Greyhound is just a nominal defendant, but the real dispute is against the officers and directors.


Why would Heitner be willing to be the plaintiff in this lawsuit?  I mean, he only has one share!  There must be some incentive for him to be the plaintiff here.


Lots of these things settle, and the settlements often have a little something in them for the named plaintiff.


Where are all these people from?  Greyhound is headquartered in Arizona.  The “bad acts” happened in Oregon.  The plaintiff is a non-resident of Delaware; it doesn’t make any difference where he’s from.  The 28 officers and directors are from all over the place, but definitely not Delaware.


So the lawsuit is filed in the Delaware Court of Chancery.  The question is not whether Delaware has jurisdiction over Greyhound, it’s whether they have jurisdiction over the 28 dudes.


Why doesn’t Shoe answer this question?  To what does the holding of Shoe apply?  Shoe seems to deal with in personam jurisdiction rather than in rem jurisdiction.


The present case is about in rem jurisdiction, therefore, on its face, Shoe doesn’t seem to apply to Shaffer.


So the Delaware court seized the 28 dudes’ stock.  Where’d the stock go?  I don’t know.


Delaware has a state law that says that stock in Delaware corporations is considered to be present in the state.  How come?  They’re doing this to establish jurisdiction over stockholders in Delaware corporations.


What allows Delaware to create this rule?  It looks like this comes out of Pennoyer.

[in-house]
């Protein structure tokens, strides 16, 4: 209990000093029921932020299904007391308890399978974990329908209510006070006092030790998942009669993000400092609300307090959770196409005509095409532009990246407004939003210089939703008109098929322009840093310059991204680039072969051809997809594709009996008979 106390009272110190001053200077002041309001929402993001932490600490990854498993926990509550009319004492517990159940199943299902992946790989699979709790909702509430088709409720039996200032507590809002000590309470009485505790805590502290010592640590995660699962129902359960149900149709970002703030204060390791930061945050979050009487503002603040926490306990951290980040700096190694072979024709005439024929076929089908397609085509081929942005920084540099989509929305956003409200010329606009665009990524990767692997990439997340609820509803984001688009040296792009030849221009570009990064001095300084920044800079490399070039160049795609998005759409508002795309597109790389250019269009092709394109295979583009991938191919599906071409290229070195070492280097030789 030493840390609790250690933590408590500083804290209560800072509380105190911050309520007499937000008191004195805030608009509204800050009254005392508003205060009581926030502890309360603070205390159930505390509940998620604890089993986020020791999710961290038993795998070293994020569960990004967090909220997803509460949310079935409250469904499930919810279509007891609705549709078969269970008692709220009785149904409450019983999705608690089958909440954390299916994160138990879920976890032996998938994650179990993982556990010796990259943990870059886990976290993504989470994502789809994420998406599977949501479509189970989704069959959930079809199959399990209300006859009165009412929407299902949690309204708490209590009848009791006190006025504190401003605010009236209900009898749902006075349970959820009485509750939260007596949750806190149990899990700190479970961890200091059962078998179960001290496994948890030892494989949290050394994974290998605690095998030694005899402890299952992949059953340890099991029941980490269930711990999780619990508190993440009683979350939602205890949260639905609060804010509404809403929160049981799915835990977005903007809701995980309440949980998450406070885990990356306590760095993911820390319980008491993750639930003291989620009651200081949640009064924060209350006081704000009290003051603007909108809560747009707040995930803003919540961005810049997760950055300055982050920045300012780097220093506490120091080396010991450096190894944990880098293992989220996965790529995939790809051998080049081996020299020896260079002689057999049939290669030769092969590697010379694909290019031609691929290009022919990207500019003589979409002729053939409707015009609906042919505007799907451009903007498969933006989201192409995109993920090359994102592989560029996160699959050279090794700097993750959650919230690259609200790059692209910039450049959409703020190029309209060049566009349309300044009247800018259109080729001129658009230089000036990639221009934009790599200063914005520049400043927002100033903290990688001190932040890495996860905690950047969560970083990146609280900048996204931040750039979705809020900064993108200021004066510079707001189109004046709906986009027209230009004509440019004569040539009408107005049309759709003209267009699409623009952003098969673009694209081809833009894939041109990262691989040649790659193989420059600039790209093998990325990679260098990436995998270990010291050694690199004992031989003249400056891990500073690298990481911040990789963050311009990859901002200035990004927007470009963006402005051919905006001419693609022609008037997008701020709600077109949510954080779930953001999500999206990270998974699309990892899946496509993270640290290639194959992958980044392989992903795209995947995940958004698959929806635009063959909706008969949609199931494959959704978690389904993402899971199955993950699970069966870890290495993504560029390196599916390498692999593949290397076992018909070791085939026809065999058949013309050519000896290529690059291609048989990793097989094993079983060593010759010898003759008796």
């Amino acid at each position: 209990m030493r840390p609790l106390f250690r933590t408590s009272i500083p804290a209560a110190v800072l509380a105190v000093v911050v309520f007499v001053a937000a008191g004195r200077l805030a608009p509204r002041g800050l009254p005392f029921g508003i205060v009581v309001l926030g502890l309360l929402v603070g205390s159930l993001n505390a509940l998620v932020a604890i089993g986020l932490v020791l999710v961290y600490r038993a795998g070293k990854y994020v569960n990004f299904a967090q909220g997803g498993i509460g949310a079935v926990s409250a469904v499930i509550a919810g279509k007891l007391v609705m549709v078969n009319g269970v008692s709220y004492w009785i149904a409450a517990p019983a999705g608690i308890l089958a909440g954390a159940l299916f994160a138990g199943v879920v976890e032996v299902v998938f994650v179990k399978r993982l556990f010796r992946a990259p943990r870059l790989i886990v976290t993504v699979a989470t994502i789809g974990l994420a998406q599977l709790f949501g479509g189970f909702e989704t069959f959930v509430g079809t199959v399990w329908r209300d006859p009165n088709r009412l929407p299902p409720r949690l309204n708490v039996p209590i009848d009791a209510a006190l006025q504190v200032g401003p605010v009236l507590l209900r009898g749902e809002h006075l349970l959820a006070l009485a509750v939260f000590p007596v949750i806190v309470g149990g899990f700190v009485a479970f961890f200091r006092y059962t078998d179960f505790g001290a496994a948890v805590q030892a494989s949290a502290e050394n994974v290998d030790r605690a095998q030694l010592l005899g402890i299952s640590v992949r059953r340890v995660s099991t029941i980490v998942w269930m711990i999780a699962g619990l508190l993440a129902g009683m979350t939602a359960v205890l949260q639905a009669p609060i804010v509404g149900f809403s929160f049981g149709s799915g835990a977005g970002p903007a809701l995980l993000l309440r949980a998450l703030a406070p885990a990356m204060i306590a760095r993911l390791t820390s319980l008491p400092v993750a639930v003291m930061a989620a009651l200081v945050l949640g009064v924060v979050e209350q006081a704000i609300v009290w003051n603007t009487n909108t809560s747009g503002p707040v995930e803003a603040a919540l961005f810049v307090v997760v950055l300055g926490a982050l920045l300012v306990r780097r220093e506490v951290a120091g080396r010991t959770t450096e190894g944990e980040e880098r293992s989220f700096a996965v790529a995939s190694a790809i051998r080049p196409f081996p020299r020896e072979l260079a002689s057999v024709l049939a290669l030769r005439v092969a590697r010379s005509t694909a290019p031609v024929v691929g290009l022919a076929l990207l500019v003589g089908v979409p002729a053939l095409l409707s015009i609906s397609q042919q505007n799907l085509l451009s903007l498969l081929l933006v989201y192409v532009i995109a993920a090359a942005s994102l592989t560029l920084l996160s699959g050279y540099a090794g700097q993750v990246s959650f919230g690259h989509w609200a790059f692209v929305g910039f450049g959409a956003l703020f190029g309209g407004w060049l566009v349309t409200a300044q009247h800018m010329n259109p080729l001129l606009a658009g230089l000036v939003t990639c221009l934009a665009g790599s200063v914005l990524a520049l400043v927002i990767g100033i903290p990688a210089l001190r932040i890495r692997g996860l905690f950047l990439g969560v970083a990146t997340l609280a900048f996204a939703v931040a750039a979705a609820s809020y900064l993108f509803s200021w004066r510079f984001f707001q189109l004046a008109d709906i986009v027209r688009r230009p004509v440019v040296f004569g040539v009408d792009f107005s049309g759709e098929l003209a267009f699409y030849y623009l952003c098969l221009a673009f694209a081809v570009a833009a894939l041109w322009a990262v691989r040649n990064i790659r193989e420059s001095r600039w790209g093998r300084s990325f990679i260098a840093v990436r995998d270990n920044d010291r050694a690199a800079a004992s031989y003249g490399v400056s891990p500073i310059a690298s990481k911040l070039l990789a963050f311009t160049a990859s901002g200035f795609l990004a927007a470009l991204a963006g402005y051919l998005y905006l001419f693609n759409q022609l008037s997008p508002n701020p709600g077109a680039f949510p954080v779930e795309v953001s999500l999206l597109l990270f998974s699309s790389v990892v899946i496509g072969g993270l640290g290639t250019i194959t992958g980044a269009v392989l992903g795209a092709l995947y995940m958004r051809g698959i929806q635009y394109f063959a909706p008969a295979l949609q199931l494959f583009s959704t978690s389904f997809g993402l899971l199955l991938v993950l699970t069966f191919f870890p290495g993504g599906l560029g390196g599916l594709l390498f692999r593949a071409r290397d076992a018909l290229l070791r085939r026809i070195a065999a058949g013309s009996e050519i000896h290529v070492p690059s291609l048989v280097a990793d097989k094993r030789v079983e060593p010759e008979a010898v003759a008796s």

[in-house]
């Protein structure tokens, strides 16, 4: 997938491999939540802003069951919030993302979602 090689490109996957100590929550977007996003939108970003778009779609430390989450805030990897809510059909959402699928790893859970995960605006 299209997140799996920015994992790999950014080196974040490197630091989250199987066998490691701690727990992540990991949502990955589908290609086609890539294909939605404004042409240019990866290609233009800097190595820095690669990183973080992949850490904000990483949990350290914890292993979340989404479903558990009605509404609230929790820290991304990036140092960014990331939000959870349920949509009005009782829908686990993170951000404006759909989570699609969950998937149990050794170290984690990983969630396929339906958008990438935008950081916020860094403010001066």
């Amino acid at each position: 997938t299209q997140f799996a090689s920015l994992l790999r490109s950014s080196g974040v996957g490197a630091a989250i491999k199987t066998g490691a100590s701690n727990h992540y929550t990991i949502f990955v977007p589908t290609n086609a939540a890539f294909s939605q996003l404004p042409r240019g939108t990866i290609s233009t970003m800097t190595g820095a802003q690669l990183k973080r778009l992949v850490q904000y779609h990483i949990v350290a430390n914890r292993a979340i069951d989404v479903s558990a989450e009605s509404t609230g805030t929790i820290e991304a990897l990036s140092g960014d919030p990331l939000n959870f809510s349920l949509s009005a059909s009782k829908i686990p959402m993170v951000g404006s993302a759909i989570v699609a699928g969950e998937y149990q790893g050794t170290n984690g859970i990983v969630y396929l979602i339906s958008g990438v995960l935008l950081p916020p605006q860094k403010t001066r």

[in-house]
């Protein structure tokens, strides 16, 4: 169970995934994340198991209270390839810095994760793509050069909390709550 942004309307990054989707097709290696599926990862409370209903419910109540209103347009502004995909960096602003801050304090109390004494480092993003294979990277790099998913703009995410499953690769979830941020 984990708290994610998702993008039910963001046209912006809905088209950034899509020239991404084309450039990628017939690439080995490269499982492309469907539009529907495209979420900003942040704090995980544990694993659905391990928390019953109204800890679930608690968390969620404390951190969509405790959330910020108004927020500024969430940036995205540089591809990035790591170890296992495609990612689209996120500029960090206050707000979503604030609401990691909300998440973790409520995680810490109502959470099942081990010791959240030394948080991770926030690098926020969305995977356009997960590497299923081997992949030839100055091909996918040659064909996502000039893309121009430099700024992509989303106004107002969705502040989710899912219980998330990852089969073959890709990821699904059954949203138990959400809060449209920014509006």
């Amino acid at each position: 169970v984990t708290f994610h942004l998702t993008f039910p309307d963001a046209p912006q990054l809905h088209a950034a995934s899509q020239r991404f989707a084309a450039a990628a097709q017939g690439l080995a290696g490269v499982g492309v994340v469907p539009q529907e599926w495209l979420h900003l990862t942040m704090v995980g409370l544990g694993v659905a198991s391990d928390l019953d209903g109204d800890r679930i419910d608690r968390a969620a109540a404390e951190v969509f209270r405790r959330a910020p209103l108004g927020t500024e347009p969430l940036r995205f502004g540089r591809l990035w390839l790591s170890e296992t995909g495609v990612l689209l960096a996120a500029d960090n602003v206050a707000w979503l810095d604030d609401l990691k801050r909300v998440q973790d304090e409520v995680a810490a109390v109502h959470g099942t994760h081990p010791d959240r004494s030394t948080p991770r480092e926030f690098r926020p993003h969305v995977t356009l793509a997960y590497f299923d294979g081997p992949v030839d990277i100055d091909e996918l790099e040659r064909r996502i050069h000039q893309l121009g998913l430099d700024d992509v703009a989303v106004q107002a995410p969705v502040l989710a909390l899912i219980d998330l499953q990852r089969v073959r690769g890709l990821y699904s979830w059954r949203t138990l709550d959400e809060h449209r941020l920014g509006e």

In Pennoyer, stuff that’s in the state is under the jurisdiction of the state.


What about the note cases after Pennoyer?  How about Harris v. Balk?  We find that a debt is going to be located for in rem purposes wherever the debtor travels!  This is what gives us the law for the present case.  The question is, “Where is intangible property located?”  The Delaware statute answers this question.


Pennoyer + Harris = if we attach the property at the start of the lawsuit, and the property is located within the jurisdiction of the forum, then the forum has in rem jurisdiction.


The state issues stop orders so the stock can’t be sold.  So in the old way, the state is all set to have jurisdiction in rem against the 28 dudes.


Shoe Rules Everything Around Me”


Now, the Court says that Shoe rules everything.  What happens to Harris v. Balk?  It’s explicitly overruled!  However, the basic principles of Pennoyer are not overruled.